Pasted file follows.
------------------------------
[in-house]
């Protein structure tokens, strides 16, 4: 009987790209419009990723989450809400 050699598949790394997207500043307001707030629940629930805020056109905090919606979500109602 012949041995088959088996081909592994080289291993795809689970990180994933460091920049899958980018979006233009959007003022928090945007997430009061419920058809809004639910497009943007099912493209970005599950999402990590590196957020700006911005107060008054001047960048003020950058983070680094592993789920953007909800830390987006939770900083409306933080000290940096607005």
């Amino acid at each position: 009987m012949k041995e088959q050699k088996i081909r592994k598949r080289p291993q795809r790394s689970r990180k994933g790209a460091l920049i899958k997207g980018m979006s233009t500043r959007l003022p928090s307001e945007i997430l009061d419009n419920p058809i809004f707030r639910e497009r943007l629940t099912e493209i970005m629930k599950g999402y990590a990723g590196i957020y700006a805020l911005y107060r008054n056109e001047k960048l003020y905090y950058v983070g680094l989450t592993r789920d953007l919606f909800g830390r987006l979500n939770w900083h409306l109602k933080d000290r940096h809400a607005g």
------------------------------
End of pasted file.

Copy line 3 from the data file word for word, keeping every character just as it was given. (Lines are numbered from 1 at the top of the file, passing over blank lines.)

């Amino acid at each position: 009987m012949k041995e088959q050699k088996i081909r592994k598949r080289p291993q795809r790394s689970r990180k994933g790209a460091l920049i899958k997207g980018m979006s233009t500043r959007l003022p928090s307001e945007i997430l009061d419009n419920p058809i809004f707030r639910e497009r943007l629940t099912e493209i970005m629930k599950g999402y990590a990723g590196i957020y700006a805020l911005y107060r008054n056109e001047k960048l003020y905090y950058v983070g680094l989450t592993r789920d953007l919606f909800g830390r987006l979500n939770w900083h409306l109602k933080d000290r940096h809400a607005g």